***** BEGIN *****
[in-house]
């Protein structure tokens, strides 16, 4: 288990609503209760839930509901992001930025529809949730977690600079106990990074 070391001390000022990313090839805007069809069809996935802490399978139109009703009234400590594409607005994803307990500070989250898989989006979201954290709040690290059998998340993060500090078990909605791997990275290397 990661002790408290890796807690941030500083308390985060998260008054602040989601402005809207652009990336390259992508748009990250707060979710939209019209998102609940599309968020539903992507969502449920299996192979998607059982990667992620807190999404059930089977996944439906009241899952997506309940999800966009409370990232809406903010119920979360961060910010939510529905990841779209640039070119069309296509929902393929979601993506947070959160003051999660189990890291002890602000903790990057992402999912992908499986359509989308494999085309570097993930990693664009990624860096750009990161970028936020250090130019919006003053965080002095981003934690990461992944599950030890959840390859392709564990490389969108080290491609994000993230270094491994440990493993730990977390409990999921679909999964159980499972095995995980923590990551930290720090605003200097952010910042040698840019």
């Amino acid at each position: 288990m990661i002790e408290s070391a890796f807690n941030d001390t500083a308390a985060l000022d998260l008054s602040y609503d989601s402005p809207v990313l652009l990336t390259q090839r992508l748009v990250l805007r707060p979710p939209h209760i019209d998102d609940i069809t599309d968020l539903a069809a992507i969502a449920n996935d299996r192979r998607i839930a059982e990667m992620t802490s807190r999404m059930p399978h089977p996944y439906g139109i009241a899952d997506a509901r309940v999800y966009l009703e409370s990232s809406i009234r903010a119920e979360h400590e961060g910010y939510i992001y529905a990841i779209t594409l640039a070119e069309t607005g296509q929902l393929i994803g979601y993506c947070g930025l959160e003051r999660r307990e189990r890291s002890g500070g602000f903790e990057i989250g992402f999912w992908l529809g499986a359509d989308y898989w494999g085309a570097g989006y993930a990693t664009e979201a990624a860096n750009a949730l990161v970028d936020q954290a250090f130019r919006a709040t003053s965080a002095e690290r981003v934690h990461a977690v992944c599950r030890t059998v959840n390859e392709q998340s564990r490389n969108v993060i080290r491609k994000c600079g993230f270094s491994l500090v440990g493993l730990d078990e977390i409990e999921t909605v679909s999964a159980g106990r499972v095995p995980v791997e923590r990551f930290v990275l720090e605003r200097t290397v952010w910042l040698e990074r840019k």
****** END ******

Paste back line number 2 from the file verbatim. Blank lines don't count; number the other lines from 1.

């Protein structure tokens, strides 16, 4: 288990609503209760839930509901992001930025529809949730977690600079106990990074 070391001390000022990313090839805007069809069809996935802490399978139109009703009234400590594409607005994803307990500070989250898989989006979201954290709040690290059998998340993060500090078990909605791997990275290397 990661002790408290890796807690941030500083308390985060998260008054602040989601402005809207652009990336390259992508748009990250707060979710939209019209998102609940599309968020539903992507969502449920299996192979998607059982990667992620807190999404059930089977996944439906009241899952997506309940999800966009409370990232809406903010119920979360961060910010939510529905990841779209640039070119069309296509929902393929979601993506947070959160003051999660189990890291002890602000903790990057992402999912992908499986359509989308494999085309570097993930990693664009990624860096750009990161970028936020250090130019919006003053965080002095981003934690990461992944599950030890959840390859392709564990490389969108080290491609994000993230270094491994440990493993730990977390409990999921679909999964159980499972095995995980923590990551930290720090605003200097952010910042040698840019």